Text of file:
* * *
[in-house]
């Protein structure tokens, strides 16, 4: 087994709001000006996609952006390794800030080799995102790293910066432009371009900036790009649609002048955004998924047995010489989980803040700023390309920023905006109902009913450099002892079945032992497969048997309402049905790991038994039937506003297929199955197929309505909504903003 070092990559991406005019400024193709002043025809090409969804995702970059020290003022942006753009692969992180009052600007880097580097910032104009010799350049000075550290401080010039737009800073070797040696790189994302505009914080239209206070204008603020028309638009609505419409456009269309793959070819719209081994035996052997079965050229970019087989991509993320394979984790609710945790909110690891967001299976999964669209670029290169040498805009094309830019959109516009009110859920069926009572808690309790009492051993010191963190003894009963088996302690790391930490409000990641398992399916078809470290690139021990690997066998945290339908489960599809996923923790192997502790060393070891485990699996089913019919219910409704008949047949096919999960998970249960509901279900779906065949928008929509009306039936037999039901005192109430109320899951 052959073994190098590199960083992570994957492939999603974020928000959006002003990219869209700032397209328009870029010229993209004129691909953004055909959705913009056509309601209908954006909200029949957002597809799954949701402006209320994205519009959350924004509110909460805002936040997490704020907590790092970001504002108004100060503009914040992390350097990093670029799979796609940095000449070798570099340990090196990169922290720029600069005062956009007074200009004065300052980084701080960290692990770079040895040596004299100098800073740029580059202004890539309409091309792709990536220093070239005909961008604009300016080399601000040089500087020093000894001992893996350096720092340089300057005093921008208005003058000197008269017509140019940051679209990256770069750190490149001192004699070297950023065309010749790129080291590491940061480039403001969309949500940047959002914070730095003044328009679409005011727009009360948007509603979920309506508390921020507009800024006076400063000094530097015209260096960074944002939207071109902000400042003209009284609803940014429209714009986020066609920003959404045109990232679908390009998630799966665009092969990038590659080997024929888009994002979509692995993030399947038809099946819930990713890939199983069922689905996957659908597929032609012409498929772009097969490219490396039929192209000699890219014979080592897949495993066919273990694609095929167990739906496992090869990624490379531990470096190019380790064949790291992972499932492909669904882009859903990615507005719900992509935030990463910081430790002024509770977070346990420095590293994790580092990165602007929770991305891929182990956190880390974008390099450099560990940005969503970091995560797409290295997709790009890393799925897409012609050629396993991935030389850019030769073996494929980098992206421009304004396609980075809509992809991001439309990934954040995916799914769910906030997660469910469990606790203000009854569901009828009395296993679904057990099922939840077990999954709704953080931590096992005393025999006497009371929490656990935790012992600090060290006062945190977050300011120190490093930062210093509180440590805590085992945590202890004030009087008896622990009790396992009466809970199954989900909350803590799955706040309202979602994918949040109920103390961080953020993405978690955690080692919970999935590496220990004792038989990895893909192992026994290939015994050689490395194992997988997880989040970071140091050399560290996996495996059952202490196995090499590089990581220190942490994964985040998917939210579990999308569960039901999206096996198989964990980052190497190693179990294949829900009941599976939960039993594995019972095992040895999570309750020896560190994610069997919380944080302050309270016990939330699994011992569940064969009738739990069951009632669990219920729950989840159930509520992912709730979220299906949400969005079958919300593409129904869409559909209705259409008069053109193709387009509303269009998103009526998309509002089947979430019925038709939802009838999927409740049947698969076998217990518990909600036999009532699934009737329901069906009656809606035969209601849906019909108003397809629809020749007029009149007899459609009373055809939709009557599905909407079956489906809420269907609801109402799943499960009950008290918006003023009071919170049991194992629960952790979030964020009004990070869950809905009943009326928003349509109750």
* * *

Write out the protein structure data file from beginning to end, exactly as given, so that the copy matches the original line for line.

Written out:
[in-house]
């Protein structure tokens, strides 16, 4: 087994709001000006996609952006390794800030080799995102790293910066432009371009900036790009649609002048955004998924047995010489989980803040700023390309920023905006109902009913450099002892079945032992497969048997309402049905790991038994039937506003297929199955197929309505909504903003 070092990559991406005019400024193709002043025809090409969804995702970059020290003022942006753009692969992180009052600007880097580097910032104009010799350049000075550290401080010039737009800073070797040696790189994302505009914080239209206070204008603020028309638009609505419409456009269309793959070819719209081994035996052997079965050229970019087989991509993320394979984790609710945790909110690891967001299976999964669209670029290169040498805009094309830019959109516009009110859920069926009572808690309790009492051993010191963190003894009963088996302690790391930490409000990641398992399916078809470290690139021990690997066998945290339908489960599809996923923790192997502790060393070891485990699996089913019919219910409704008949047949096919999960998970249960509901279900779906065949928008929509009306039936037999039901005192109430109320899951 052959073994190098590199960083992570994957492939999603974020928000959006002003990219869209700032397209328009870029010229993209004129691909953004055909959705913009056509309601209908954006909200029949957002597809799954949701402006209320994205519009959350924004509110909460805002936040997490704020907590790092970001504002108004100060503009914040992390350097990093670029799979796609940095000449070798570099340990090196990169922290720029600069005062956009007074200009004065300052980084701080960290692990770079040895040596004299100098800073740029580059202004890539309409091309792709990536220093070239005909961008604009300016080399601000040089500087020093000894001992893996350096720092340089300057005093921008208005003058000197008269017509140019940051679209990256770069750190490149001192004699070297950023065309010749790129080291590491940061480039403001969309949500940047959002914070730095003044328009679409005011727009009360948007509603979920309506508390921020507009800024006076400063000094530097015209260096960074944002939207071109902000400042003209009284609803940014429209714009986020066609920003959404045109990232679908390009998630799966665009092969990038590659080997024929888009994002979509692995993030399947038809099946819930990713890939199983069922689905996957659908597929032609012409498929772009097969490219490396039929192209000699890219014979080592897949495993066919273990694609095929167990739906496992090869990624490379531990470096190019380790064949790291992972499932492909669904882009859903990615507005719900992509935030990463910081430790002024509770977070346990420095590293994790580092990165602007929770991305891929182990956190880390974008390099450099560990940005969503970091995560797409290295997709790009890393799925897409012609050629396993991935030389850019030769073996494929980098992206421009304004396609980075809509992809991001439309990934954040995916799914769910906030997660469910469990606790203000009854569901009828009395296993679904057990099922939840077990999954709704953080931590096992005393025999006497009371929490656990935790012992600090060290006062945190977050300011120190490093930062210093509180440590805590085992945590202890004030009087008896622990009790396992009466809970199954989900909350803590799955706040309202979602994918949040109920103390961080953020993405978690955690080692919970999935590496220990004792038989990895893909192992026994290939015994050689490395194992997988997880989040970071140091050399560290996996495996059952202490196995090499590089990581220190942490994964985040998917939210579990999308569960039901999206096996198989964990980052190497190693179990294949829900009941599976939960039993594995019972095992040895999570309750020896560190994610069997919380944080302050309270016990939330699994011992569940064969009738739990069951009632669990219920729950989840159930509520992912709730979220299906949400969005079958919300593409129904869409559909209705259409008069053109193709387009509303269009998103009526998309509002089947979430019925038709939802009838999927409740049947698969076998217990518990909600036999009532699934009737329901069906009656809606035969209601849906019909108003397809629809020749007029009149007899459609009373055809939709009557599905909407079956489906809420269907609801109402799943499960009950008290918006003023009071919170049991194992629960952790979030964020009004990070869950809905009943009326928003349509109750």